I’ve had the pleasure of reading a highly interesting book about Lightroom this weekend. It’s called The Photographer’s Workflow and it’s written by travel photographer Gavin Gough.
As you know, I just wrote a Lightroom eBook myself called Lightroom 4 UnMasked, which was published through Craft & Vision. So shouldn’t I be promoting my own eBook instead of Gavin’s? Well, the fact is that I truly believe that our books are not competitors or that one is “better” than the other. On the contrary, both complement each other extremely well, which is probably why Gavin was kind enough to place a reference to my eBook at the end of his, and which is why I am writing this blog post.
It’s about Lightroom allright
Although there’s no mention of ‘Lightroom’ in the title of Gavin’s eBook, it’s about Lightroom allright.
Gavin compares the photographic workflow to a conveyor belt in a factory, where raw materials are being imported, managed, processed and exported and discusses how he uses Lightroom to tackle that process.
As such, the eBook focuses almost exclusively on importing, the Library Module, Develop Module and Exporting. There is no mention for example of my beloved output modules such as Slideshow, Print or Web.
Gavin describes his own workflow, but gives enough information on how you can adapt that to suit your own needs.
As British as sipping a cup of tea in a Land Rover
The eBook is beautifully laid out and I love the way each chapter opening image really pertains to the content of that chapter. The writing style is fluid and full of typical British humor, which I like. No over-the-top guru-style preaching but practical, down-to-earth advice. If Stephen Fry would ever write a book about Lightroom, it would probably read like Gavin’s.
I consider myself an advanced user – I have a neon ‘Lightroom Certified Expert’ sign on my wall – kidding . Yet I learned from this eBook, particularly with regards to metadata. Gavin’s amongst others a stock photographer, which I’m not, so I read the parts and advice on metadata presets and captioning with great interest. If you’re less of an expert, you’ll pick up invaluable pieces of advice throughout the entire eBook.
Anyone who advocates the use of Presets, Templates and (Smart) Collections is a friend of mine
In my own books, courses and workshops, I always advocate the use of presets, templates, Collections and Smart Collections and I give an example of how Lightroom assists me with my marketing by using a Marketing Keyword Set and a matching set of Smart Collections. I’ll also say that you can push the idea of Smart Collections even further, combining them into an entire workflow. Up to now, I referred people to John Beardsworth’s Smart Collections Workflow for an example, but now I can refer them to Gavin’s workflow: his use of Smart Collections really takes the ‘conveyor belt’ idea to the extreme: you enter fresh images in a collection, and from there, they’re automatically put into a Smart Collection workflow. When you rate them, assign keywords and develop them, they move through the workflow.
For me, this is the true value of this eBook. It challenges you – more than once – to revisit your own habits (also with regards to backups) and shows you new ways you might put Lightroom to use. And even if Gavin’s workflow is not the one for you, you’ll get an idea as to how you can set up something similar for yourself.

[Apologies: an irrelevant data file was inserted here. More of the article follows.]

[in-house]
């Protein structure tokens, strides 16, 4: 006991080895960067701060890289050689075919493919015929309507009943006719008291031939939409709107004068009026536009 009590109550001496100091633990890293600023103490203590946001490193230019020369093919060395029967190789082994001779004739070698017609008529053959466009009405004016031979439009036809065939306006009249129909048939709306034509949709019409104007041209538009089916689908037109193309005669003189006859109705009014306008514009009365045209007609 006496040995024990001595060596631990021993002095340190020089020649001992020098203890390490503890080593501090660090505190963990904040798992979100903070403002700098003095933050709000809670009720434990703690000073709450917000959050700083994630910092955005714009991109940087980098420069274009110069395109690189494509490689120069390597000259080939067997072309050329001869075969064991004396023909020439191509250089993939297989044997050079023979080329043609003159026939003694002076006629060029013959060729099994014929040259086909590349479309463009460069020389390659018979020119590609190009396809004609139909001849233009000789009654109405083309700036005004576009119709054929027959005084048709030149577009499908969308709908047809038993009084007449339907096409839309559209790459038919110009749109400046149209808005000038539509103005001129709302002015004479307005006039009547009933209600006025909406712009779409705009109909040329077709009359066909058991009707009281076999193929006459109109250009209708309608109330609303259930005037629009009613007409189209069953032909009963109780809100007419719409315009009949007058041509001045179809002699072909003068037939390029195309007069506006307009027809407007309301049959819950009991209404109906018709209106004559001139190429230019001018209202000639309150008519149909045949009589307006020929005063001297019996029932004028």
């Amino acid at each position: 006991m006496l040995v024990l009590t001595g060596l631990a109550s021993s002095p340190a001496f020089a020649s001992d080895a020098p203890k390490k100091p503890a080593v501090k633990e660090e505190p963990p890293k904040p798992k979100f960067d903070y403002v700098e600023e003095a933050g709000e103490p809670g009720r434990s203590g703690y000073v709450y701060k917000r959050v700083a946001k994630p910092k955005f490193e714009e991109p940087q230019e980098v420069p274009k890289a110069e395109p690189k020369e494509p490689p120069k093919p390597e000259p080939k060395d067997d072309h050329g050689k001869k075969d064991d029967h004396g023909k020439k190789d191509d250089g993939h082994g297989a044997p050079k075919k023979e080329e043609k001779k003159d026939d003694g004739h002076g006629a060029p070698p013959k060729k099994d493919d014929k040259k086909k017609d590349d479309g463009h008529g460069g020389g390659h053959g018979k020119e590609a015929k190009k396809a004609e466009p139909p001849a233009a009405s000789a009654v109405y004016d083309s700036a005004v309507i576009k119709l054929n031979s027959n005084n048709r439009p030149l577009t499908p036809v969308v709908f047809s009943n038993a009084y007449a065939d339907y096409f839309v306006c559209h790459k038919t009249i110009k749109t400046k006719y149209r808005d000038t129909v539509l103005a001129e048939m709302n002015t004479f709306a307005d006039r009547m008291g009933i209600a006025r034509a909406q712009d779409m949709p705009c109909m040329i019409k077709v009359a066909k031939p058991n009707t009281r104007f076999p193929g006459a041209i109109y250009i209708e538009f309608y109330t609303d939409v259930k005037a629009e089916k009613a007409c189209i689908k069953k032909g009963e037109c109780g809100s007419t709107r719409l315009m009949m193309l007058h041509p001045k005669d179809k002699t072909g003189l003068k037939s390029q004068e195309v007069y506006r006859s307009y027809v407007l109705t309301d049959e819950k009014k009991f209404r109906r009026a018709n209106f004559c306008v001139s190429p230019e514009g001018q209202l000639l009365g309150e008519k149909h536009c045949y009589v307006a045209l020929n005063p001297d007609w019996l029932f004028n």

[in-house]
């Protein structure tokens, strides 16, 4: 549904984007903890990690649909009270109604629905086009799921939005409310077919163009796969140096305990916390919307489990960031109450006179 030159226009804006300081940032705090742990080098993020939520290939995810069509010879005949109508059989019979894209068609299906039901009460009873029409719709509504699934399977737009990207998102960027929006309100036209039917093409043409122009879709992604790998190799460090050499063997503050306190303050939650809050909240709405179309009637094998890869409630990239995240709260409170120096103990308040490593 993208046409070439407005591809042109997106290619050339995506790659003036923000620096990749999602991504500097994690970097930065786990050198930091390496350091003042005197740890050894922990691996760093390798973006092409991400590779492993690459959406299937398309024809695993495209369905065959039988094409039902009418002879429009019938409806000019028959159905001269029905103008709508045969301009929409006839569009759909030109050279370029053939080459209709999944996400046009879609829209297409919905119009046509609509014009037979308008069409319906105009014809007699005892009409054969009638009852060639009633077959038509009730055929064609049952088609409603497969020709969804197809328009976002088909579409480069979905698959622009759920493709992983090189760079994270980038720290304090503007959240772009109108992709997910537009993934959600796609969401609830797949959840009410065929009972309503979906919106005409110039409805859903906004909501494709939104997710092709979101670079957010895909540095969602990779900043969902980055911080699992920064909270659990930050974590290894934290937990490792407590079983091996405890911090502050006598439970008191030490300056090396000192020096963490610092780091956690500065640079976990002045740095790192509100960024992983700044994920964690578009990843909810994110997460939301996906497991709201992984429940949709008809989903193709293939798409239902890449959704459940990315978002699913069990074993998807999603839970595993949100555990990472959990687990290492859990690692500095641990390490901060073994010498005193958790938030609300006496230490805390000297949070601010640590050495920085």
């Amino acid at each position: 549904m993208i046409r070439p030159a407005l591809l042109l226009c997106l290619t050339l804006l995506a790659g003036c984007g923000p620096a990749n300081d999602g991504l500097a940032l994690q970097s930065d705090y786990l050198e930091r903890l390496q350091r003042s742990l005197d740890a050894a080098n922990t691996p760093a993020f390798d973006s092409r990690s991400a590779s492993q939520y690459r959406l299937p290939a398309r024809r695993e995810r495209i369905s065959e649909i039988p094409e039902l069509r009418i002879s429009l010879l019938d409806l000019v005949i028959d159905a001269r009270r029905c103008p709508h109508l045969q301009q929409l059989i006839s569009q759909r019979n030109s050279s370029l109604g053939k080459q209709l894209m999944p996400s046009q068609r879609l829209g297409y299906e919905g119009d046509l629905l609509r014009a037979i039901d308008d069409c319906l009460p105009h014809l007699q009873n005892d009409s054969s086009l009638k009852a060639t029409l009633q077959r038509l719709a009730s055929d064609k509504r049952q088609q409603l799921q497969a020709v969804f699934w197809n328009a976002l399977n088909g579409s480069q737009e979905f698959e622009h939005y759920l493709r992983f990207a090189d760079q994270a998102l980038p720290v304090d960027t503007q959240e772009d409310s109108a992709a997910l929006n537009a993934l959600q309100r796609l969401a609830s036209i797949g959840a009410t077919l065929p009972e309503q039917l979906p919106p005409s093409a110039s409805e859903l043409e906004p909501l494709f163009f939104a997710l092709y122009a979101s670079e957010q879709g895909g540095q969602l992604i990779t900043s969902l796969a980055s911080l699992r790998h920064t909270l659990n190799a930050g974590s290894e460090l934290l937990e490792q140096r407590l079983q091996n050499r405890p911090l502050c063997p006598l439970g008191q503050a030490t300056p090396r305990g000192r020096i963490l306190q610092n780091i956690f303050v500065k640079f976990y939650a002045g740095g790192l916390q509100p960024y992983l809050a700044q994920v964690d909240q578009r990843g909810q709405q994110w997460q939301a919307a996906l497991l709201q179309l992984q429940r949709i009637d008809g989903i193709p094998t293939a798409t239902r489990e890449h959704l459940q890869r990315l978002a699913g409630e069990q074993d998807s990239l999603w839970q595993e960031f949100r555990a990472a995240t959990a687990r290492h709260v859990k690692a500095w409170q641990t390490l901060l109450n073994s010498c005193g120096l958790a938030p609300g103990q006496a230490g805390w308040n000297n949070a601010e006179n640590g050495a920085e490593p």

Gavin’s Smart Collection’s are included in the download (as well as some training videos) so you can start using them (or start messing around with them to create your own workflow) right away.
$30 isn’t cheap for an eBook but in this case, it’s well worth the price. For the money, you not only get Gavin’s 120 page eBook but a complete package with the Smart Collections, some tutorial videos and a set of Develop presets as well. And there’s more, until end of january and exclusively for MoreThanWords, code photowork33jan gets you $10 off!
Now, before you rush off to Gavin’s virtual book store, where does my own Lightroom 4 Unmasked eBook fit in all of this? Well, as mentioned, Gavin’s eBook only talks about a subset of Lightroom’s functions: Import, Library, Develop and Export. And even these aspects are only covered as far as they are relevant to the workflow Gavin uses. For example, there’s no mention of how to use Lightroom on two computers nor of the way Lightroom and Photoshop interact. And of course, there’s no mention of the output modules, which I happen to use all of the time and which are important to anyone who wants to print from Lightroom, make photo albums or who wants to use Lightroom to make an online ordering website.
This is where I think Lightroom 4 Unmasked fits in: my eBook is really meant to be a COMPLETE guidebook on Lightroom 4. As such, it covers lots of things that Gavin’s book (deliberately) doesn’t while elsewhere, it does not go into the amount of detail that Gavin’s does. Hence, both books complement each other so well. I would say that of my 312 pages, there is only about 60 pages that overlap with Gavin’s. And even in those pages that talk about the same things, it’s sometimes interesting to read how two authors can have completely identical, similar or downright different views on specific topics (as with regards to converting to DNG, for example).
You can find Gavin’s eBook, the Photographer’s Workflow here. ($20 with discount code photowork33jan, until end of january only)
You can fine my eBook, Lightroom 4 UnMasked here ($20).